TOKYO -- The return on equity for Japan's largest companies will surpass 10% as earnings continue to expand at machinery and appliance makers while businesses increasingly snap up their own shares, according to projections for fiscal 2018 from the four major brokerages here.
The projections also see the collective ROE for nonfinancial corporations on the Tokyo Stock Exchange's first section reaching 9.3% for the current year ending in March, continuing a trend of increases over the past several years.
Return on equity, or net profit divided by capital, shows how much profit a company generates using capital provided by shareholders. Lifting aggregate ROE above 10% would indicate that Japanese companies are utilizing their capital as effectively as their international counterparts.
The manufacturing sector, including electrical equipment and machinery, is expected to lead the way in corporate earnings growth. Nomura Securities projects a 12.4% increase in pretax profit for machinery makers during fiscal 2018 compared with the forecast for the current year, as well as a 7.9% gain for producers of electrical and precision equipment.
Sales of electronic components will increase for automotive and other applications, and factory automation investment looks to remain high, said Hisao Matsuura, chief strategist at the brokerage.
Demand for semiconductors will grow over the long term, benefiting from technologies tied to artificial intelligence and the "internet of things," though temporary slowdowns should be expected, said Hajime Kitano, head of equity research at Mizuho Securities, another of the four brokerages.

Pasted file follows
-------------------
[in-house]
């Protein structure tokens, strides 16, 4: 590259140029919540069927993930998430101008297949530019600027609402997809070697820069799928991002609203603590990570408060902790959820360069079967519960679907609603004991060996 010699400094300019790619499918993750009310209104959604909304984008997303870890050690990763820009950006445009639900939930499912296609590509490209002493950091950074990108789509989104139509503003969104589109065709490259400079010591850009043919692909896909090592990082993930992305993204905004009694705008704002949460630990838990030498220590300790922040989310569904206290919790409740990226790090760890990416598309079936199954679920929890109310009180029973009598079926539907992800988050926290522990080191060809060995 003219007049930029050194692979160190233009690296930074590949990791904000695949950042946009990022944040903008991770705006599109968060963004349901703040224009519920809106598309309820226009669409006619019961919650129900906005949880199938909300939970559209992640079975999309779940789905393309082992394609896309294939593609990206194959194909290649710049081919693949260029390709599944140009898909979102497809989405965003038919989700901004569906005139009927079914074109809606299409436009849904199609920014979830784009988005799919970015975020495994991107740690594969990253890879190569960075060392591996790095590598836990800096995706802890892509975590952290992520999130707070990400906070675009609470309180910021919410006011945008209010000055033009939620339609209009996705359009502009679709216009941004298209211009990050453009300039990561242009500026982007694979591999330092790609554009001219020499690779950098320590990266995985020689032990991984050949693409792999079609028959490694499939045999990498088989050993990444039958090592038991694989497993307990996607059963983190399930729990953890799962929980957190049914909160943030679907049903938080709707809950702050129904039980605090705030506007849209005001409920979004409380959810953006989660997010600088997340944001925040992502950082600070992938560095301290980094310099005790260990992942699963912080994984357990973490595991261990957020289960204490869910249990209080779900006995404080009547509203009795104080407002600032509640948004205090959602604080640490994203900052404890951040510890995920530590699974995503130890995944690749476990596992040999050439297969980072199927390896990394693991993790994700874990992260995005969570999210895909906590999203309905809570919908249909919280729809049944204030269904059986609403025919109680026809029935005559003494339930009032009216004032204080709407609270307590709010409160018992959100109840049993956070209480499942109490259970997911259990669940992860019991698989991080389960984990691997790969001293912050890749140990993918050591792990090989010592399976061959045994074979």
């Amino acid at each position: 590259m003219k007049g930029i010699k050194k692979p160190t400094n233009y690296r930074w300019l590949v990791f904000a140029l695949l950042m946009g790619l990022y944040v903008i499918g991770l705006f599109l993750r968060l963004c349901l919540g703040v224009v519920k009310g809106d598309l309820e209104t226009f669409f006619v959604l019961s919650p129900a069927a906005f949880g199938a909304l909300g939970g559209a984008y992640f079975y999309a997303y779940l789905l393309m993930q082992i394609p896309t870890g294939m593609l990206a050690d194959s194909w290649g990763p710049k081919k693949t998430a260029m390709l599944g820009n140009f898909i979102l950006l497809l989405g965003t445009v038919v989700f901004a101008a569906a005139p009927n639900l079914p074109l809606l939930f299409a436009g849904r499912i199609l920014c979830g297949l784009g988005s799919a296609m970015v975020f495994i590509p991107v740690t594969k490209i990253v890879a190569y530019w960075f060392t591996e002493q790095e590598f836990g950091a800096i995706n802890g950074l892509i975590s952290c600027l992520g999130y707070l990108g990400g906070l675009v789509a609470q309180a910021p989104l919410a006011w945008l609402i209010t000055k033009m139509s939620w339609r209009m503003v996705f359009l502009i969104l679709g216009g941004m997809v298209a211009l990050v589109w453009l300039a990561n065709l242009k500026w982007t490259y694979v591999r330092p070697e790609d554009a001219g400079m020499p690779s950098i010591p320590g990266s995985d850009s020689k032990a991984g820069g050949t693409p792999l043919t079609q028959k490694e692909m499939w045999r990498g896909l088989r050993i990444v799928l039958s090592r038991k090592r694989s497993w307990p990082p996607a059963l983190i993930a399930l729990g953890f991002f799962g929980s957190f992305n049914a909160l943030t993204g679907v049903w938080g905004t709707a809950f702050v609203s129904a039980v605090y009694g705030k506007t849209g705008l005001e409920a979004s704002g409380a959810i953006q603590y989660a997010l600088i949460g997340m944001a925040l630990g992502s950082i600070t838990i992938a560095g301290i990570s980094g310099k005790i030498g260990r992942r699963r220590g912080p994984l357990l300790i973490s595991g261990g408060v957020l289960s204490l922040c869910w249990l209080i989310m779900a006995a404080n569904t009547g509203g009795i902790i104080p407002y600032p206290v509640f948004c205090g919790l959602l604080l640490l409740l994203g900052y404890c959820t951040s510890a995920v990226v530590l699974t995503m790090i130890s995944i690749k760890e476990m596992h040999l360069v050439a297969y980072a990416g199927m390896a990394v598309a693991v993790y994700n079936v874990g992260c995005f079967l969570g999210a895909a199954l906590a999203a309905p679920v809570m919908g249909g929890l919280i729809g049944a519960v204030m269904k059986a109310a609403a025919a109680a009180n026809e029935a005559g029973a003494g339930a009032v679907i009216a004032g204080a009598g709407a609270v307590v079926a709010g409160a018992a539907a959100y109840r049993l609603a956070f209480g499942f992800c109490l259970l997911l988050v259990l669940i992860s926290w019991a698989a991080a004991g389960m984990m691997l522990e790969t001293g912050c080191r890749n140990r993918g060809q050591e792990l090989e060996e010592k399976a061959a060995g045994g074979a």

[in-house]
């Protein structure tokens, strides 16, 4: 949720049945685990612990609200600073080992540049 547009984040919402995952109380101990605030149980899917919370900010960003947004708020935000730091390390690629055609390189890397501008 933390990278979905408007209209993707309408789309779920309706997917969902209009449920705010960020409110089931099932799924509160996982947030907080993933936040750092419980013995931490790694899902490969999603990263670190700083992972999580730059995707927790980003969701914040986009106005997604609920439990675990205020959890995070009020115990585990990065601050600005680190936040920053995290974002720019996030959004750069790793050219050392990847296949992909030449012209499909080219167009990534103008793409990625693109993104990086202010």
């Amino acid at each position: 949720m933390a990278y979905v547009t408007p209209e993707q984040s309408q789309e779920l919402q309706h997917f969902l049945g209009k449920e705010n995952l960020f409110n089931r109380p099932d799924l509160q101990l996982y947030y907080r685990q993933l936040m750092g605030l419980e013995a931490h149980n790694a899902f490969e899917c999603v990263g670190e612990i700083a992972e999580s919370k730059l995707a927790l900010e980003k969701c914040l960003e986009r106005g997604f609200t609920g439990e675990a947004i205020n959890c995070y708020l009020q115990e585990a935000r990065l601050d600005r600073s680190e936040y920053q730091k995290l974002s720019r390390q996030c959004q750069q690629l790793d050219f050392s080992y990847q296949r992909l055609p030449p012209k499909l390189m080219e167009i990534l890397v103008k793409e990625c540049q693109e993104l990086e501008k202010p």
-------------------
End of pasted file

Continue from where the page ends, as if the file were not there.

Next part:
Industry realignments and price hikes also may lift earnings. The consolidation of the containership businesses of Nippon Yusen, Mitsui O.S.K. Lines and Kawasaki Kisen Kaisha will slash costs. Higher prices for services should boost earnings for ground transportation companies, said Kazuhiro Takahashi, senior equities strategist at Daiwa Securities.
Stock buybacks also are expected to buoy the aggregate ROE. Calls for stronger corporate governance have heightened awareness of giving back to shareholders, so "we can expect high levels" of stock repurchasing into the future, said Keiichi Ito, chief quantitative analyst at SMBC Nikko Securities.
China's economy is viewed as one risk factor for Japanese corporate earnings. Tighter monetary regulations in that country could prompt temporary economic slowdowns next fiscal year, said Masashi Akutsu, chief equity strategist at SMBC Nikko Securities.
Japan's labor shortage offers another potential risk. Food makers unable to raise product prices may suffer an earnings decline due to higher costs for labor and logistics, Takahashi said.